One hears it all the time: people bemoaning how other people have become so rude, not even remembering the most basic of good manners. It isn’t a stretch to make the observation that etiquette is on the decline. Why so? What to do about it?

‘Etiquette’ is one of those words that conjures up Victorian drawing rooms, with people speaking in hushed tones and watching every word they say. It can be defined quite broadly as the code of polite behaviour in society that has become customary and normative. It informs how we should behave with and amongst each other. As the French would perfectly say, it’s the delicatesse of our social interactions. Yet there is something rather limp-wristed about etiquette, as if it is somehow out of place in the rough and tumble, anything goes attitude of modern living. 

That makes it all the more remarkable that so many continue to fight (or at least want) some modicum of etiquette to be respected. And etiquette does continue to prevail in many scenarios. There is the etiquette inherent in any interview for a decent job, for example. Or the deferent way one approaches a leader of a faith, even if one is a non-believer. It’s just expected of us. Etiquette (read: simple good manners) or the expectation thereof springs up everywhere. Canada’s largest news outlet, The Globe and Mail, just recently did an article titled “The gym rat’s unwritten code of etiquette” which includes must-dos in the gym such as respecting other peoples’ space, not ogling excessively (tsk, tsk) and putting away equipment when used (hear, hear). Yes, even sweaty gyms require a modicum of consideration for others.

Technology has certainly played its part in the erosion of good manners. ‘Netiquette’ seems a paradox. What was once unacceptable behaviour has become perfectly acceptable. Take the writing of a letter, for example – or its modern equivalent, the email. In the past, when writing a letter, it was unthinkable to not begin it with a ‘Dear so-and-so’ and conclude it without a ‘sincerely’ or a ‘kind regards’ or the like. There was a structure to a letter and in that structure was politeness. Now we get inundated with emails that don’t even address one by name and don’t even conclude politely. And that includes emails from people we don’t even know. It’s the digital equivalent of having someone snap their fingers and expect you to jump to attention, as if honoured by their rudeness.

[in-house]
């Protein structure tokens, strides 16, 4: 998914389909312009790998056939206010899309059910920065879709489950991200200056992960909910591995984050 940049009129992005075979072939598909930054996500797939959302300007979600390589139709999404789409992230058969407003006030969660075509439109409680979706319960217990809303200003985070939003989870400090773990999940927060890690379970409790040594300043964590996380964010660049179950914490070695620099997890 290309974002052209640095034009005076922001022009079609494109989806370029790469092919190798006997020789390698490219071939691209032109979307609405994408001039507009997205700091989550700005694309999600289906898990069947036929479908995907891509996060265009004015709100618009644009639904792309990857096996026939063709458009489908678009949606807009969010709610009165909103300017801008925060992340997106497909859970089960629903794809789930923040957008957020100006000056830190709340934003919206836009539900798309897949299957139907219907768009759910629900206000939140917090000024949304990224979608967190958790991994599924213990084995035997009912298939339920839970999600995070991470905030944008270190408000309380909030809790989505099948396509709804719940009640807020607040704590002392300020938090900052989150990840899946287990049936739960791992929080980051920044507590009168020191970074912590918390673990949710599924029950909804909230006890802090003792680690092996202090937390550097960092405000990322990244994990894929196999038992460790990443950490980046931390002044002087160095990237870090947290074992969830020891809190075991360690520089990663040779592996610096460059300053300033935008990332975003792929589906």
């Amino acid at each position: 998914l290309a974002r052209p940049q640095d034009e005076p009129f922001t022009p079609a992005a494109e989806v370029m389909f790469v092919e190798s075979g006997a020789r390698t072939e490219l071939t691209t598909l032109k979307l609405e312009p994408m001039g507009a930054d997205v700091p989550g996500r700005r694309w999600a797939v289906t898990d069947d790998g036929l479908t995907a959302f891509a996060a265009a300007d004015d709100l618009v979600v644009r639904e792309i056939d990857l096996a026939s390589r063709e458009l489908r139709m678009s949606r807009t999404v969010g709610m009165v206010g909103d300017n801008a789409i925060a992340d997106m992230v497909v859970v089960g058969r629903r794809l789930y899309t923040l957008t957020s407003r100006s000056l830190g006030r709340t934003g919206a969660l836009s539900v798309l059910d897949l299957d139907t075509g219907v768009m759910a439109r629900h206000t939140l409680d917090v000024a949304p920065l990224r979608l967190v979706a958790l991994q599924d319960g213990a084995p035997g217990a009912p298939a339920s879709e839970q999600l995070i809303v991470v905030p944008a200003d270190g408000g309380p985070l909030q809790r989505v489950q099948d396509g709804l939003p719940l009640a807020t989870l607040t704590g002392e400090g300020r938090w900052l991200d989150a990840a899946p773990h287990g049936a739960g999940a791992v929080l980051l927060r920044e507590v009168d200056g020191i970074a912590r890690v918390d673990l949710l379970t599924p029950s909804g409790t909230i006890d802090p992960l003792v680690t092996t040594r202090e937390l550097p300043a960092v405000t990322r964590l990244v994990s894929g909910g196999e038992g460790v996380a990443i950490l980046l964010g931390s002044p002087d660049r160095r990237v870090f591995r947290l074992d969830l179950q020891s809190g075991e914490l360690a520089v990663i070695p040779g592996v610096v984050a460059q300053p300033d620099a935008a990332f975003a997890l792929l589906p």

It is very telling that more than half of the rules listed in a 2014 Forbes article titled “27 Etiquette Rules For Our Times” had to do with technology in one form or another. It’s as if all this technology has somehow made our bad manners more ‘anonymous’ and less accountable. That’s wrong on both counts. This proliferation of bad manners has become more acceptable precisely because people are not made accountable for behaviour that until recently would have been deemed outrageous. It’s simple – people need to be called out on their bad manners and lack of consideration. That is why I particularly loved #25 on the Forbes list: “Don’t say, “I’m having a party. Bring your own food and drink.” That’s not a party.” Agreed! Yet how acceptable it’s become in this day and age…

Informality rules today – so much of it shabby and frankly lazy. It doesn’t make us better people and it cheapens and coarsens society and our interaction with one another. Are good manners a relic of the past, out of step with today’s world? Nothing could be further from the truth. Without etiquette we are nothing but a bunch of savages. Without good manners we are at the mercy of the uncouth, the rude and the very smackable. Remember that the next time you decide to talk on your cellphone at the top of your voice in crowded public transport or break off a date with a guy from Hanky by texting him at the last minute. Etiquette makes it very simple – do unto others as you would like to be done unto you.